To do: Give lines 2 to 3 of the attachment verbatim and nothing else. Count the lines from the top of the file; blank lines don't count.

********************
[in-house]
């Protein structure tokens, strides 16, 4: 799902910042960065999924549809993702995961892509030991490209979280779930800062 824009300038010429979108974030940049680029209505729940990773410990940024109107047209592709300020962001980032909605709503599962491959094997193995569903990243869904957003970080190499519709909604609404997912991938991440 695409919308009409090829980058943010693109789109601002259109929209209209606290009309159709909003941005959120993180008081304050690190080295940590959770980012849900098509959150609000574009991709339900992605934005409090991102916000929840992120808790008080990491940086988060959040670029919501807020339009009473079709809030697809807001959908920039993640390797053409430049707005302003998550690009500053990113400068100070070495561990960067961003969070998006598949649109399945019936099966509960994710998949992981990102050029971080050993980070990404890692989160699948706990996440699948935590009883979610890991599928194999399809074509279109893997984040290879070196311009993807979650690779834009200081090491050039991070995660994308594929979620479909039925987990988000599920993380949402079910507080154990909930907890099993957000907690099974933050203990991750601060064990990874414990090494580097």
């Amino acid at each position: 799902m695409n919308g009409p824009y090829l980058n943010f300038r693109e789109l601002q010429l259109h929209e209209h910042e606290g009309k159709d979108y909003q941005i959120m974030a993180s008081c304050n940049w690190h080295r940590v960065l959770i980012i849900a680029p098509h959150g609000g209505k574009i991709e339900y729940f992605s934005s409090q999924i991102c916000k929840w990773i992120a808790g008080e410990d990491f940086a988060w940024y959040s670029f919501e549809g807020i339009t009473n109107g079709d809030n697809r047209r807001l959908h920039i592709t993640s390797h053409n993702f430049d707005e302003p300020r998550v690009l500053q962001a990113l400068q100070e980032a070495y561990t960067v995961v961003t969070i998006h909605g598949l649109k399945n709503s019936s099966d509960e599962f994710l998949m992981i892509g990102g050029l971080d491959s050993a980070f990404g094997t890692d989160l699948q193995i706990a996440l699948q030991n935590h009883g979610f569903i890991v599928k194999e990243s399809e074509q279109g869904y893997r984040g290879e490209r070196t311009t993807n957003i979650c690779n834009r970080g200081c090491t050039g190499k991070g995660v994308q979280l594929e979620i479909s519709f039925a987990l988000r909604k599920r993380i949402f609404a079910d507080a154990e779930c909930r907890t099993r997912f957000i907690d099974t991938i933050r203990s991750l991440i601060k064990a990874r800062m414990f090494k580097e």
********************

């Protein structure tokens, strides 16, 4: 799902910042960065999924549809993702995961892509030991490209979280779930800062 824009300038010429979108974030940049680029209505729940990773410990940024109107047209592709300020962001980032909605709503599962491959094997193995569903990243869904957003970080190499519709909604609404997912991938991440 695409919308009409090829980058943010693109789109601002259109929209209209606290009309159709909003941005959120993180008081304050690190080295940590959770980012849900098509959150609000574009991709339900992605934005409090991102916000929840992120808790008080990491940086988060959040670029919501807020339009009473079709809030697809807001959908920039993640390797053409430049707005302003998550690009500053990113400068100070070495561990960067961003969070998006598949649109399945019936099966509960994710998949992981990102050029971080050993980070990404890692989160699948706990996440699948935590009883979610890991599928194999399809074509279109893997984040290879070196311009993807979650690779834009200081090491050039991070995660994308594929979620479909039925987990988000599920993380949402079910507080154990909930907890099993957000907690099974933050203990991750601060064990990874414990090494580097």
């Amino acid at each position: 799902m695409n919308g009409p824009y090829l980058n943010f300038r693109e789109l601002q010429l259109h929209e209209h910042e606290g009309k159709d979108y909003q941005i959120m974030a993180s008081c304050n940049w690190h080295r940590v960065l959770i980012i849900a680029p098509h959150g609000g209505k574009i991709e339900y729940f992605s934005s409090q999924i991102c916000k929840w990773i992120a808790g008080e410990d990491f940086a988060w940024y959040s670029f919501e549809g807020i339009t009473n109107g079709d809030n697809r047209r807001l959908h920039i592709t993640s390797h053409n993702f430049d707005e302003p300020r998550v690009l500053q962001a990113l400068q100070e980032a070495y561990t960067v995961v961003t969070i998006h909605g598949l649109k399945n709503s019936s099966d509960e599962f994710l998949m992981i892509g990102g050029l971080d491959s050993a980070f990404g094997t890692d989160l699948q193995i706990a996440l699948q030991n935590h009883g979610f569903i890991v599928k194999e990243s399809e074509q279109g869904y893997r984040g290879e490209r070196t311009t993807n957003i979650c690779n834009r970080g200081c090491t050039g190499k991070g995660v994308q979280l594929e979620i479909s519709f039925a987990l988000r909604k599920r993380i949402f609404a079910d507080a154990e779930c909930r907890t099993r997912f957000i907690d099974t991938i933050r203990s991750l991440i601060k064990a990874r800062m414990f090494k580097e």